Benjamin Grosvenor made an impression on audiences as an 11-year-old, becoming the youngest winner of the BBC's Young Musician of the Year in the keyboard division in 2004. His "youngest" distinctions continued to mount as he earned an international reputation performing recitals and as a concerto soloist. Grosvenor was born on July 8, 1992, in Southend-on-Sea, England. He began playing piano at six, studying with his mother. Following his BBC Young Musician win, he attended the Royal Academy of Music, where he studied with Christopher Elton and Daniel-Ben Pienaar. He was signed to the Decca label in 2011, becoming the label's youngest-ever British musician; he was also the label's first British pianist signed since the 1950s. Grosvenor continued to add to his "youngest" distinctions in 2011 by being the youngest soloist to date to open the BBC Proms concert season. He graduated from the Royal Academy in 2012 with a Queen's Commendation for Excellence; he earned a fellowship at the Academy in 2016. 2016 also saw him earn the first-ever Ronnie and Lawrence Ackman Classical Piano Prize from the New York Philharmonic. Grosvenor's talents have taken him throughout Europe, the U.S., China, and Japan in solo recitals, chamber ensembles, and as a concerto soloist. He's performed with many major orchestras, including the New York and London Philharmonics, Orquesta Nacional de España, and the Boston, Chicago, and Tokyo Symphonies. As a chamber musician, he regularly collaborates with Hyeyoon Park and Timothy Ridout, among others. Grosvenor's 2011 debut album featured the music of Chopin, Liszt, and Ravel. He followed this up with Rhapsody in Blue (2012), Dances (2014), and Homages (2016). In 2020, he was joined by the Royal Scottish National Orchestra, led by Elim Chan, on a recording of Chopin's piano concertos.
© Keith Finke & Patsy Morita /TiVo
© Keith Finke & Patsy Morita /TiVo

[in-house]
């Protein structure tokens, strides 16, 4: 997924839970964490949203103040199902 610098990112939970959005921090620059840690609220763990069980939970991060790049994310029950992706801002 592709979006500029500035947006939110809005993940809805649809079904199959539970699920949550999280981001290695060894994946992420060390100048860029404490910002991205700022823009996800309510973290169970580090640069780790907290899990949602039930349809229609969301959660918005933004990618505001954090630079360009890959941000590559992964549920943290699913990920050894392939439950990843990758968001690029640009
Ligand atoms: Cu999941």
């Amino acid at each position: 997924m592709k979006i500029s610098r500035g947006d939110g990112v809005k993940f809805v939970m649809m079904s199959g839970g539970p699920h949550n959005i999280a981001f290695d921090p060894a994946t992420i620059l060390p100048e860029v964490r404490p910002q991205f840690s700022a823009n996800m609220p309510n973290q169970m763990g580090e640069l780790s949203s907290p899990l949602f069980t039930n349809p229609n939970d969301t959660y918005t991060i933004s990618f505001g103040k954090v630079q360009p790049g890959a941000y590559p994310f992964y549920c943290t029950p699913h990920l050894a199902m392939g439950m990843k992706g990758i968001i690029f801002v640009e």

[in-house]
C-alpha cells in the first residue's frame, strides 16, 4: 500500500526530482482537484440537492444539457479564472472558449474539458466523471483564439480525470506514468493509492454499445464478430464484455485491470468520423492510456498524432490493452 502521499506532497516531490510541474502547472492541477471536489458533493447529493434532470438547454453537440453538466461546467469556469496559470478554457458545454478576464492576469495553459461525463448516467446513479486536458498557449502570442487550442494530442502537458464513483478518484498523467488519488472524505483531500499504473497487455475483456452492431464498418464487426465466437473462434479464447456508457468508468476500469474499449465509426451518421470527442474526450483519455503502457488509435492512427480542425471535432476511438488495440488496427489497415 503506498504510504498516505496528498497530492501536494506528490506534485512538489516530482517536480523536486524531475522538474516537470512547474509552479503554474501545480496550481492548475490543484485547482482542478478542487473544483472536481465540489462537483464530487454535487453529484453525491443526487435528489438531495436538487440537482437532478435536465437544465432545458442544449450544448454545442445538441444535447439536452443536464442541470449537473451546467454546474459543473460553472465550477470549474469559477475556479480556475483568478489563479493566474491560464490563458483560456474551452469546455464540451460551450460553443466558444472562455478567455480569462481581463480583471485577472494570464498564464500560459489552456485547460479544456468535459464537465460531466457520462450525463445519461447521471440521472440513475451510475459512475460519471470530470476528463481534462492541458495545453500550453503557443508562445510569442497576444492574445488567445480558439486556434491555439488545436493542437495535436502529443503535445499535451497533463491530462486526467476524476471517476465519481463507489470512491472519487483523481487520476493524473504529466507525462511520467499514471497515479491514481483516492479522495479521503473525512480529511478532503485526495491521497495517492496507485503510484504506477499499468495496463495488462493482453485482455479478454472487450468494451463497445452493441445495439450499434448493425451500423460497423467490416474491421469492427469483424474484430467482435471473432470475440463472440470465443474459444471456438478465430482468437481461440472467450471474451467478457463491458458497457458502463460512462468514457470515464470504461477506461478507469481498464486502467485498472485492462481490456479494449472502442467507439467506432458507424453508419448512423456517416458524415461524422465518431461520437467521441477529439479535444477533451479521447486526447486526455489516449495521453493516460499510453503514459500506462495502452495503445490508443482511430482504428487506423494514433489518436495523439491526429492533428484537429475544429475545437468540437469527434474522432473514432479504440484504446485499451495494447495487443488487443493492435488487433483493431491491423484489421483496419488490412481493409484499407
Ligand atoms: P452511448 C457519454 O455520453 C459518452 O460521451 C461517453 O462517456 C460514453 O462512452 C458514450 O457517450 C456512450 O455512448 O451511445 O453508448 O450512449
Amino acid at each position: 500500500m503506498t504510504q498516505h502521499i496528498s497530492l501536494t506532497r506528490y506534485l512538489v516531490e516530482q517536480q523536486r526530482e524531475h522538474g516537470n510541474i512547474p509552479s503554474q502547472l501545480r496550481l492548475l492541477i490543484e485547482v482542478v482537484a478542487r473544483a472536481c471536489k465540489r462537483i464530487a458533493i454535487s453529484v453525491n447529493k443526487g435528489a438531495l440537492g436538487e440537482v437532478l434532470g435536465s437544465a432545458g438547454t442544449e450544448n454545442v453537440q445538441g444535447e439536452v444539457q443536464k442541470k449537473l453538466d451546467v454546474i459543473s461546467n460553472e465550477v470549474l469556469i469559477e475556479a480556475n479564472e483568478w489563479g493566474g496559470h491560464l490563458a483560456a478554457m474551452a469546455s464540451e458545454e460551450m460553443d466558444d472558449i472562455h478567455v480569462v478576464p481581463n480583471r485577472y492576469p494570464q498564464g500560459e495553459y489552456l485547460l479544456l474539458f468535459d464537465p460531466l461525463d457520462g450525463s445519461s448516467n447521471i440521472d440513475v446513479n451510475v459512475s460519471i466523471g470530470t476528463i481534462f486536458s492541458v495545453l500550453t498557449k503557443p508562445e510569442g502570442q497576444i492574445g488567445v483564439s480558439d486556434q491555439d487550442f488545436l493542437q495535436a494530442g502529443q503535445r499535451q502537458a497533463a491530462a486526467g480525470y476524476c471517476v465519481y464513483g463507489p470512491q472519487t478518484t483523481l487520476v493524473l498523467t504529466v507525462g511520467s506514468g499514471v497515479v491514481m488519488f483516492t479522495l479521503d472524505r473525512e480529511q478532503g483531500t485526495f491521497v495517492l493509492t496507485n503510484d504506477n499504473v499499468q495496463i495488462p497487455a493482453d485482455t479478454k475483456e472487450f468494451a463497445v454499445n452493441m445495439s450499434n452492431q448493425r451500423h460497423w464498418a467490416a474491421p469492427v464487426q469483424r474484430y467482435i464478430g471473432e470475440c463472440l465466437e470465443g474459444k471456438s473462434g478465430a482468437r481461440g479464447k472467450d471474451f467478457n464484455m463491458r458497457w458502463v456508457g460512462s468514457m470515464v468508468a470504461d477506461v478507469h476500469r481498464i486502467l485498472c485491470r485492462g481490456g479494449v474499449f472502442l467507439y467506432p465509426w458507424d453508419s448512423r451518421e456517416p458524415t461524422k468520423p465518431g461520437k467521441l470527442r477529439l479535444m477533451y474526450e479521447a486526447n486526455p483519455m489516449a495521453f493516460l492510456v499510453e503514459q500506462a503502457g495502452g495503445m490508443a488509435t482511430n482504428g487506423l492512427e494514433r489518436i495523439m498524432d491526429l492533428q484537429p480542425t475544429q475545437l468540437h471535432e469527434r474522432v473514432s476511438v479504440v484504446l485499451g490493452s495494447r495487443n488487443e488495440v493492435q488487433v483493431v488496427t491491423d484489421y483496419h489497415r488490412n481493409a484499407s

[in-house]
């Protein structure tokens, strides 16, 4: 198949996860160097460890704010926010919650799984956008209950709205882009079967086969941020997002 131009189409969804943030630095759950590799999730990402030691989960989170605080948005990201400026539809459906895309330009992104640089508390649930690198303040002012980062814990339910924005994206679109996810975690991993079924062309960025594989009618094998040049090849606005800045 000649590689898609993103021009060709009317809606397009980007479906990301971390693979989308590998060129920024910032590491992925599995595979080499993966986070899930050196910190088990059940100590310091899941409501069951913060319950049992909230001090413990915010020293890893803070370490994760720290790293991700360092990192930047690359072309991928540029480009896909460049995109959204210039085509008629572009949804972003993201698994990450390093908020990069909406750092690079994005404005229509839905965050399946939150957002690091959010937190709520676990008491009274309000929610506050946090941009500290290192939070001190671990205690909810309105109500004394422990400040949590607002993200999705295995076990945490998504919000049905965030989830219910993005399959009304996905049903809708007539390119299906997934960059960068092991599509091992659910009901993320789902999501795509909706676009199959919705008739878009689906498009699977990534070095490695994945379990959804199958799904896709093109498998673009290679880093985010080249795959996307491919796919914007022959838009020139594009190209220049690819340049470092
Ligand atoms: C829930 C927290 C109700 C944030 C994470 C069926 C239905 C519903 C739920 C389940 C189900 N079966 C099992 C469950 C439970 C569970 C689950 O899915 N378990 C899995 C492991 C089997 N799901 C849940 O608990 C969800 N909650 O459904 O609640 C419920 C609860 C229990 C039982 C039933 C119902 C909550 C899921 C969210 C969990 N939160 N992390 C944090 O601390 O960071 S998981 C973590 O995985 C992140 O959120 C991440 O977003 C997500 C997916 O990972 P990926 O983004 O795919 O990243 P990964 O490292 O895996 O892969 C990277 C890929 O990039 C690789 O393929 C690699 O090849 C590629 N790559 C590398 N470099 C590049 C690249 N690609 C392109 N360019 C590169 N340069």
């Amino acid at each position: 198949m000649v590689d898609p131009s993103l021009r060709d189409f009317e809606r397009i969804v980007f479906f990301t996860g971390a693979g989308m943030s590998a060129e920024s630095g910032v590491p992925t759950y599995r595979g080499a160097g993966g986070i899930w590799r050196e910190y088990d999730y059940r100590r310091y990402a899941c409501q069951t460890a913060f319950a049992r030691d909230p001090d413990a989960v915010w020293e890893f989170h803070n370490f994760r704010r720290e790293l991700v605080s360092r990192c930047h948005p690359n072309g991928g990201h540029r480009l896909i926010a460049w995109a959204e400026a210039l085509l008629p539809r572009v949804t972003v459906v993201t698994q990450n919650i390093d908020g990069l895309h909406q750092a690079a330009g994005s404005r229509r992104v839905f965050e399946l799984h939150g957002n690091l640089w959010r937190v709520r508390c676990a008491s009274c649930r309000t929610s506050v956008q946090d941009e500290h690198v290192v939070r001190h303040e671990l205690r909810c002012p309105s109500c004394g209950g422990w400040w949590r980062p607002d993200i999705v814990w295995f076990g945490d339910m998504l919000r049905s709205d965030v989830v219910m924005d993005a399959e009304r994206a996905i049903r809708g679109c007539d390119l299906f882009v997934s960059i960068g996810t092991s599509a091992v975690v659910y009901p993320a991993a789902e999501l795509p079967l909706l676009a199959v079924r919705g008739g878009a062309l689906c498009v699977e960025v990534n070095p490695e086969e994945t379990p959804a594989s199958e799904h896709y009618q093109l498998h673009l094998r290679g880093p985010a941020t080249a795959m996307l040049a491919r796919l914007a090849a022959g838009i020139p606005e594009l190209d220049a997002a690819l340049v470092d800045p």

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Classical - Released January 1, 2014 | Decca Music Group Ltd.
Hi-Res Booklet Distinctions Diapason d'or de l'année - Diapason d'or - Gramophone Record of the Month - Le Choix de France Musique - Exceptional Sound Recording
Even at a very young age (he was 22 when this album was released in 2014), British pianist Benjamin Grosvenor had the kind of sound that makes his compatriots roll over and put their paws in the air. It's understated, dry, humorous, and technically unimpeachable. On an album of dances, will some listeners want more oomph in, say, the Chopin Andante spianato and Grande Polonaise Brillante, Op. 22? Sure, but on his own terms Grosvenor is indeed impressive, and not just for his age. The opening Bach Partita No. 4 in D major, BWV 828, is questionable in several ways; the interpretation seems capricious, and, even if you could explain connections conceptually, the work does not feel like it connects to the rest of the program. From there, however, things improve. The smaller works, most of all the Eight valses poéticos of Granados, are marvelously suited to Grosvenor's approach, and the usually splashy Arabesques on Johann Strauss' "By the Beautiful Blue Danube" are brought under control in a delightful way. The Boogie-Woogie Etude of Morton Gould is another effort that may be more satisfying within the U.K. than elsewhere, but for those looking for a savior of British music, Benjamin Grosvenor certainly bears watching. © TiVo